Short sound to indicate error

As a Skill developer if there is some error currently you generally speak some dialog, eg:

“something went wrong”
“I didn’t understand which movie you meant”
“I can’t connect to X please check your settings”

Sometimes though, you don’t need a long response, you just want a way to inform the user that it didn’t succeed. Well, there’s an interesting PR to add an error sound. Currently it’s only about an error sound, however this could very easily extend to other common sounds eg success, email sent, turned on, etc.

So I was wondering how Skill authors would prefer to use this. The existing suggestions are:

  • speak_dialog(dialog, data, is_error)
  • report_error(dialog, data)
  • report_outcome(type="error", dialog, data)
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If you have deeper thoughts, please comment here or join the discussion on this PR.

More flexibility is always good in such case, to cover warnings or other types of meta information in a generic way. This probably requires some sort of additional logging backend, so that log messages are optionally not only printed to file but additionally spoken, with a sort of identifying sound or prefix for each log level type.

Related additional config options could be:

  • acoustic_log_level=NONE (default) CRITICAL ERROR WARNING …
  • acoustic_log_dialog=true|false
    When false, play notification sound only which identifies the log level, but do not speak log text.

For logs below warning this probably doesn’t make sense as Mycroft-wide logs appear faster then it is able to speak them. But having a generic backend on regular/existing logging basis is probably better after all then adding a new independent type/set of functions?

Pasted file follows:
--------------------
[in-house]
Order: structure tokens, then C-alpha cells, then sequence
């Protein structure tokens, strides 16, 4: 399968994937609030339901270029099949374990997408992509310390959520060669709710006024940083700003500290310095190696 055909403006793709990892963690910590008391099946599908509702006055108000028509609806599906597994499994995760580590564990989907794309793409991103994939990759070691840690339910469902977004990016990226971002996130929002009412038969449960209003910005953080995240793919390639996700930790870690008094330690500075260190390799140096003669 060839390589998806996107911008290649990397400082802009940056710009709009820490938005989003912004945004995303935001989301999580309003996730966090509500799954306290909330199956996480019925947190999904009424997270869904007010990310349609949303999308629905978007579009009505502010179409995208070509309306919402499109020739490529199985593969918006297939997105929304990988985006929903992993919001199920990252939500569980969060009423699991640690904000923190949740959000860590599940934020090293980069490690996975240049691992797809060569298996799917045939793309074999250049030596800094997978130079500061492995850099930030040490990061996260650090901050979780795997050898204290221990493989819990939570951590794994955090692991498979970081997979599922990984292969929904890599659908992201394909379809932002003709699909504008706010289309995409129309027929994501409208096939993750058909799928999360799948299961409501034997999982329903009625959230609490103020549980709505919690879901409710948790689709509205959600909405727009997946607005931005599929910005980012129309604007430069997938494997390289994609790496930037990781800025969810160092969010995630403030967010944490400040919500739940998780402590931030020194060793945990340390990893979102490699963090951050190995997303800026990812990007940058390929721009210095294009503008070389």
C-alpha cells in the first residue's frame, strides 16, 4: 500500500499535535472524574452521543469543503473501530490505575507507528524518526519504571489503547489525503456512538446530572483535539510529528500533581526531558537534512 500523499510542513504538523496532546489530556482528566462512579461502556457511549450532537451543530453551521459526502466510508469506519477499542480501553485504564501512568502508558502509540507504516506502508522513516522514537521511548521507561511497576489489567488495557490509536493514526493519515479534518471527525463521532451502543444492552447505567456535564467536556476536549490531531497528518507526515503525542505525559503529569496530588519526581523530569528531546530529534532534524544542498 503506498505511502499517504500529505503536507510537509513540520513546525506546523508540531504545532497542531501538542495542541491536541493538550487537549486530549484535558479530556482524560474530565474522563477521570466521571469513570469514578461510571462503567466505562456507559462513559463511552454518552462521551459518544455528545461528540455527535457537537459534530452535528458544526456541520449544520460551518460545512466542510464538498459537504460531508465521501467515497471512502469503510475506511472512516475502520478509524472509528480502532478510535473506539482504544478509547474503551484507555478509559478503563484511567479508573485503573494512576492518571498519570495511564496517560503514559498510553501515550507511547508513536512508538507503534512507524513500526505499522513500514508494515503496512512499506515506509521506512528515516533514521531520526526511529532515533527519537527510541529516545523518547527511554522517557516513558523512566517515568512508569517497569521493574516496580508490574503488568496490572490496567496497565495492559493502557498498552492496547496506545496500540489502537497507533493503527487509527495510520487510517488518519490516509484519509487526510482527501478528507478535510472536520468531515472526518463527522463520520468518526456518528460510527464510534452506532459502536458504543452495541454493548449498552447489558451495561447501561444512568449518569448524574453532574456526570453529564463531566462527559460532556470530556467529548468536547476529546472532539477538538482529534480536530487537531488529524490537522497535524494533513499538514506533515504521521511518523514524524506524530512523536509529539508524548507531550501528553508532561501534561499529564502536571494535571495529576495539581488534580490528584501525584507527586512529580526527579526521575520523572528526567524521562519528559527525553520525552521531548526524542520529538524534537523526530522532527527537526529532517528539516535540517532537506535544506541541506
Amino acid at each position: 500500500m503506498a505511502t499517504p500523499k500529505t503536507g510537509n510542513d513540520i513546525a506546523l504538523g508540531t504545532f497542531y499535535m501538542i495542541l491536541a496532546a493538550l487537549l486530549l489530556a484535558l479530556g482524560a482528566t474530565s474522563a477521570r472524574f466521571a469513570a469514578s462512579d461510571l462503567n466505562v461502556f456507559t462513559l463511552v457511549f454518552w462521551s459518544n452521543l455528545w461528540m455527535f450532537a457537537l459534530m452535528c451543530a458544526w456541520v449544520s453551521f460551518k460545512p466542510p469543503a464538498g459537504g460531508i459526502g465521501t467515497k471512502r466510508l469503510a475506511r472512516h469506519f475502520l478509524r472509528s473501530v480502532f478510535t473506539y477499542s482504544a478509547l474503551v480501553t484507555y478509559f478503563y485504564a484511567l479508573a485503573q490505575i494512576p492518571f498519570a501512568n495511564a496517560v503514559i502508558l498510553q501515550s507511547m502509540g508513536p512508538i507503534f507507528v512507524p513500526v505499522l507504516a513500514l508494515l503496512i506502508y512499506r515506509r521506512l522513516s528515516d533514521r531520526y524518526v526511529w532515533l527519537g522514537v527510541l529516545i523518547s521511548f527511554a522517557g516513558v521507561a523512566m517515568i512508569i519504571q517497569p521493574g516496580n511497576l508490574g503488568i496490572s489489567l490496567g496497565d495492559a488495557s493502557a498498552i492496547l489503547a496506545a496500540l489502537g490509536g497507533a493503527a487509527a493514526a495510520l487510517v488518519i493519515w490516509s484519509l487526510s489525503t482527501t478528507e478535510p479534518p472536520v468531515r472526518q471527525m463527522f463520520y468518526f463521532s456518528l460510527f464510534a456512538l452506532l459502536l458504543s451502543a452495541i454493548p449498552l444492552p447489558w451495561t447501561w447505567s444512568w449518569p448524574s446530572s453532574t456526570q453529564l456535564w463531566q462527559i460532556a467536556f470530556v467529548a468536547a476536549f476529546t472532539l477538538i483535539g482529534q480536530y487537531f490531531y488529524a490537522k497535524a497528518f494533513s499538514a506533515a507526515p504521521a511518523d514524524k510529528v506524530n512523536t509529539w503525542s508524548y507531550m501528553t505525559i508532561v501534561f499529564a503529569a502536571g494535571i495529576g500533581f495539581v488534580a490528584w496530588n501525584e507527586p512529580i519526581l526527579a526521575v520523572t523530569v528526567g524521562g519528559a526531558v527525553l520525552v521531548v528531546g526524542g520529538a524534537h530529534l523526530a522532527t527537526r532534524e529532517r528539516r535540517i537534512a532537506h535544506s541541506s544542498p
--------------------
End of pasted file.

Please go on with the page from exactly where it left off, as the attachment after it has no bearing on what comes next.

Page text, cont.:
Ah, I think when it’s disabled by default, it somehow breaks the idea to allow forcing the acoustic output by app developers? :thinking:
Although something informative like “I didn’t understand which movie you meant” is probably even better to have as gracefully “handled” regular answer, while errors are best to reserve for unforeseen issues, especially internal code errors, due to kernel/hardware-level, access issues and what not, that is not only due to an invalid question or non-accessible remote resource.

Another issue: Those python error traces can be very long and impossible to reasonably “speak”, so that would need to be excluded anyway… okay not as simple on the second thought.

Both as a Skill Developer and as a potential User, my first impulse is to make the presence or absence of a semaphorical sound (semaphone? phonosemaphore?) a user configurable option. I.e., device configuration page would offer switches or radio controls to enable or disable (or perhaps conditionally enable) that behavior, per device. So I think the most consistent option would actually be a mix of first and third option: kind of an optional semantic tag (which later on could have a few other values other than error), but attached to the already established speak_dialog method (i.e., speak_dialog(dialog, data, type=“error”) ).

Purely as a sci-fi fan user: I think it would be really cool to have not only that option to enable event audio signals (acknowledge, error, long-running-task-complete, and of course already existing “listening” sound and time-out-expired sound), but also to have “audio themes”. Maybe one or two classic-but-copyright-free themes are included, but tech-tinkerer users could upload some replacement Star Trek Enterprise LCARS sound effects or your own DIY effects.